You live in an individualist society. No wonder you are eager to claim a growing list of things you can do “on our own”! You like being independent. You may even like being told, “You can do this!” and, “You don’t need anyone else!” I see millions of fists pumping into the air yelling “Yeah, that’s right!”
But is that really how God created you? Did He make you to not need anybody? Is He calling you to independence, to doing things on your own, to declare your self-sufficiency? I don’t think so.
To be honest, it reminds me a little bit of my children. It begins in the toddler years: Kids love doing things without assistance. “Let me try!” “I can do it all by myself!” Of course, moms and dads are usually rejoicing. Their kids are learning a new skill, they are showing eagerness to learn, and they are growing in their confidence.
Does that sound like something you hear from me? I sure hope so. I love seeing you learn a new Bible study skill. I love seeing you eager for God’s Word. I love seeing your Scripture confidence grow. None of these are bad.
To be honest, though, there is another great lesson we try to teach our kids: Sometimes you need help.
We had a pair of toddler shoes with shoelaces. I can’t even remember buying them so we may have received them as a gift. Guess what: they fit = they are getting worn. My daughter was 20 months old and she just couldn’t tie those laces. She could slip the shoes on, but she needed help. She just didn’t have the fine motor skills yet. But she had just started her “all by myself” stage and help was hard to accept. What an opportunity for a life lesson: Sometimes we need help. So instead of declaring, “I can do it all by myself” how about, “I can do it with some help.”
Accepting help is hard for us adults, too, isn’t it?! You are used to doing so many things on your own, and you may even be a little proud of it. It’s even easier sometimes. When you do things by yourself, you are not dependent on somebody else’s progress or involvement. You may even be less nervous about being let down. You can go about your day without depending on others; you are much more flexible that way.
It’s like that in Bible study, too, you know. If you study the Bible by yourself, you can study whatever you feel like. You can stay on one verse all day. Nobody is depending on you to keep up with a reading schedule. Nobody is waiting for you to respond to a discussion question. Nobody is setting the pace but you.
I see why it’s tempting to study on your own. It fits better into our individualistic lifestyle. I’ll be honest: I often do it. But I think I miss out - and so do you.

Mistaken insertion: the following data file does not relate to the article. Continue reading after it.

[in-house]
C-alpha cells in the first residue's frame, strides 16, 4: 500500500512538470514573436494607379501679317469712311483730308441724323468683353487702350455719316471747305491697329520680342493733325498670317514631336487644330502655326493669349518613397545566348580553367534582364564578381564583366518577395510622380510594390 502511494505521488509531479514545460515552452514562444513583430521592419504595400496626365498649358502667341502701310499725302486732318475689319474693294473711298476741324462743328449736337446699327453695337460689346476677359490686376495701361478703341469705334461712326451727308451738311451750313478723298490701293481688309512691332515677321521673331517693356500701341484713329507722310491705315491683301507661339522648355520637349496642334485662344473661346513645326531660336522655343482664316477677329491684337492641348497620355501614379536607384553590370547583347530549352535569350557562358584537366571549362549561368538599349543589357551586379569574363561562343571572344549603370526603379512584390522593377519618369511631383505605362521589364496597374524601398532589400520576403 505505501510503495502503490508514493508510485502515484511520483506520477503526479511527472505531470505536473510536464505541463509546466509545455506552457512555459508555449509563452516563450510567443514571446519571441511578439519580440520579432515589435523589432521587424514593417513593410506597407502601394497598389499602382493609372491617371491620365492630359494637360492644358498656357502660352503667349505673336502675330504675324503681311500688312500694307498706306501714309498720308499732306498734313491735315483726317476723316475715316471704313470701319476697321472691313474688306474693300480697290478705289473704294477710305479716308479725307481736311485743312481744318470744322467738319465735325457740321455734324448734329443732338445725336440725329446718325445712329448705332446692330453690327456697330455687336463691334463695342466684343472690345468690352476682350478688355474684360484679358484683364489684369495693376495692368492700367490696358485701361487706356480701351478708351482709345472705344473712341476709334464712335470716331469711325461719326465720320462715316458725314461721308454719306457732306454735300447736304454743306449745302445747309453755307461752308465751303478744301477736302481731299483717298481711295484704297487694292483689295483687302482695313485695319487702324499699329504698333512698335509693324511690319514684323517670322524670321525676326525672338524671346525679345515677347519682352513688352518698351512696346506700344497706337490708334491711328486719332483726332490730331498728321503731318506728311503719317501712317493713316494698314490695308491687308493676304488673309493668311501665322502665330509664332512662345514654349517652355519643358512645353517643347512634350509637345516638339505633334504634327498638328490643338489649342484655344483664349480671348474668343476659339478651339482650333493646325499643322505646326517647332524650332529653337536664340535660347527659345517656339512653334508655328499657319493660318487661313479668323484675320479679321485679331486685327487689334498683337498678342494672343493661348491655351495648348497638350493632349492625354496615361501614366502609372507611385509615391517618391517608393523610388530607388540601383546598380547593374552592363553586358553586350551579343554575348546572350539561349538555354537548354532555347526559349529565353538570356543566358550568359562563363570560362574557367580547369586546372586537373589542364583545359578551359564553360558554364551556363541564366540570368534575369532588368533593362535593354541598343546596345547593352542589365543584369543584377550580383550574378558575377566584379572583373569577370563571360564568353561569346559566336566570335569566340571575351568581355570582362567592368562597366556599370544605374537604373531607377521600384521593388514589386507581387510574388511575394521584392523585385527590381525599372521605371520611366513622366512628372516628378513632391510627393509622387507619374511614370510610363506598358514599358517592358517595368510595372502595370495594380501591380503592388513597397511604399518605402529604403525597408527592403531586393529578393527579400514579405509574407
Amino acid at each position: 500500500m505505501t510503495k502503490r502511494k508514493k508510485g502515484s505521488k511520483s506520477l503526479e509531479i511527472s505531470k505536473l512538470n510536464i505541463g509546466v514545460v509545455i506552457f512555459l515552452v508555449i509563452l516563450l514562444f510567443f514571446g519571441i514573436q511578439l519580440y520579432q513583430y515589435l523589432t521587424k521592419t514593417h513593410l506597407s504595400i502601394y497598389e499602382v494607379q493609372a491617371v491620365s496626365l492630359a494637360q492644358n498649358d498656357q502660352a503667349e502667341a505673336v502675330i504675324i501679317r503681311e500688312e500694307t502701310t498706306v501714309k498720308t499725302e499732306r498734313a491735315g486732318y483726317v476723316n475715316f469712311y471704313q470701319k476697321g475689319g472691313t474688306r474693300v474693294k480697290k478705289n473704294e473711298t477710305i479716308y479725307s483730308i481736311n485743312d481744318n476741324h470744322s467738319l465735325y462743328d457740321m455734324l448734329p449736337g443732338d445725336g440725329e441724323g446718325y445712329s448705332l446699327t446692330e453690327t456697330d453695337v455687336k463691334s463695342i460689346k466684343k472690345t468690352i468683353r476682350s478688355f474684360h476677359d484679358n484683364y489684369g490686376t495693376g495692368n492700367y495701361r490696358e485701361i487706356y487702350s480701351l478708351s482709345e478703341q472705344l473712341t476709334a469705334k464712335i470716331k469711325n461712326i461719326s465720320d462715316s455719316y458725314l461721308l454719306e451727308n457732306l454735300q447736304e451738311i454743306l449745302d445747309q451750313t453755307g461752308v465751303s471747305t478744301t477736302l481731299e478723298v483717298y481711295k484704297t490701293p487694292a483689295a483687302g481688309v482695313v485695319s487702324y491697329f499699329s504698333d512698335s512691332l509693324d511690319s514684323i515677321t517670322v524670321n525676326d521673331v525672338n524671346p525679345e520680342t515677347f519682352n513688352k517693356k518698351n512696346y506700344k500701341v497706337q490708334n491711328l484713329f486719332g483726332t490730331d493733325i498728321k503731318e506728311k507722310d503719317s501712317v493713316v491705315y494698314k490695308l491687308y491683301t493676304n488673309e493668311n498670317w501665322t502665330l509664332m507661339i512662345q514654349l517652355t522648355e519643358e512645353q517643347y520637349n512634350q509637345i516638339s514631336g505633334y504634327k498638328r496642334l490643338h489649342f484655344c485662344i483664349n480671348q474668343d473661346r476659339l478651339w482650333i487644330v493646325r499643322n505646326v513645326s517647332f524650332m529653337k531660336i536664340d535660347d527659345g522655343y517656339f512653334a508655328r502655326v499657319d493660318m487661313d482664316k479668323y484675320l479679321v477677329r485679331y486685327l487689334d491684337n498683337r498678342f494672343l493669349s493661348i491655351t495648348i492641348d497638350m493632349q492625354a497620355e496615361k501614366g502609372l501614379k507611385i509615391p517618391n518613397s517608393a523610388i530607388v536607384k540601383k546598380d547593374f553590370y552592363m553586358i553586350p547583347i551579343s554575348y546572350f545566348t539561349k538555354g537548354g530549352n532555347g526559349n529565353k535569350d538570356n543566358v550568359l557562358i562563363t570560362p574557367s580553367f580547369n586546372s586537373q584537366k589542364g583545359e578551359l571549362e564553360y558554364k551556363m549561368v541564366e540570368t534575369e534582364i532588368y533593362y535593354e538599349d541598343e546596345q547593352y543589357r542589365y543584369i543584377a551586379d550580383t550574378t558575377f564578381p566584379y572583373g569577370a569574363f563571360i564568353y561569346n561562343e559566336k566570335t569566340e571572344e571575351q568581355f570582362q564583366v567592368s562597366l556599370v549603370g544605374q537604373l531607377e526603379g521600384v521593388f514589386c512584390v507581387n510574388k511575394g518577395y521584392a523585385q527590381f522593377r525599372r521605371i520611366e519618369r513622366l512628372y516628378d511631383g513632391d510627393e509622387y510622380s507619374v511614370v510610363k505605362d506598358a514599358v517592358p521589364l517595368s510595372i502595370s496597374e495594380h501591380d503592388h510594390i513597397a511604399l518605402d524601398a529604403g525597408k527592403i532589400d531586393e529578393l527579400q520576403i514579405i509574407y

The “I can do it all by myself” rule of thumb doesn’t work for Bible study. It’s just not the way to go. As much as we may desire independence, in our study of the Scripture, let’s be God-dependent and inter-dependent.
Am I saying, you shouldn’t attempt to read and understand the Bible in your personal quiet time at home? If you know me or have spent any time on my site, you know that of course, that’s not what I am saying.
Cults will sometimes go by that rule. They discourage or even forbid their members to read literature that’s not specifically from their faith community. They don’t want their people to think critically about the text or question anything they are taught because they don’t want them to see the Light. They want them to remain in darkness. That’s incredibly sad, and it should be a red flag.
If you are part of a faith community that is this restrictive, please take note. Why are your leaders so fearful of you reading anything that’s not theirs? Why are they discouraging you from taking ownership of your time in the Bible? Why aren’t they teaching you how to study the Scriptures? The Bible doesn’t support this type of leadership. It encourages us to check Scripture to detect false teachers and listen to messengers of God (Acts 17:10-15).
You know my heart on the subject: You can learn how to study the Bible well. You can use Scripture to discern truth from lies. You can allow God’s Word to speak into your life.
But there are reasons not to go it alone.
1. You need the Holy Spirit.
God is not calling us to be independent but God-dependent. We are fallen human beings with finite minds. We are prone to misunderstand and misinterpret. In fact, 1 Corinthians 1:18 says, “For the message of the cross is foolishness to those who are perishing, but to us who are being saved it is the power of God.” Why is that? Because the Holy Spirit indwells all believers and grants understanding of spiritual truths.
Much of the Bible doesn’t even make sense to unbelievers. It may even seem to contradict itself. Have you seen comic strips designed and shared by unbelievers proclaiming, “The Bible is all about “not judging”, so how can believers declare that God wants us to live by certain standards?” Well, to be honest, I wonder if many of those, who subscribe to this belief, have actually read the Bible. But the truth is, they may have but come away not understanding it.
It’s the Holy Spirit who opens our eyes to understand God’s Word. He will point us to truth, remind us of related passages we have read or even memorized, and connect the dots for us. The Holy Spirit also uses Scripture to convict us of sin and of changes we need to make. He needs to be a part of your Bible study from building a habit to making observations, to applying His Word.
Now, I know you haven’t ever opened the Bible declaring, “I don’t need you, Holy Spirit. I can do it all by myself.” Rather, it’s something you may neglect to remember. You may approach Scripture with the mindset that you have to tackle it, that your knowledge is all you need - either sufficient or insufficient to complete the task. When you study Scripture, do you remember that the Holy Spirit is your primary teacher?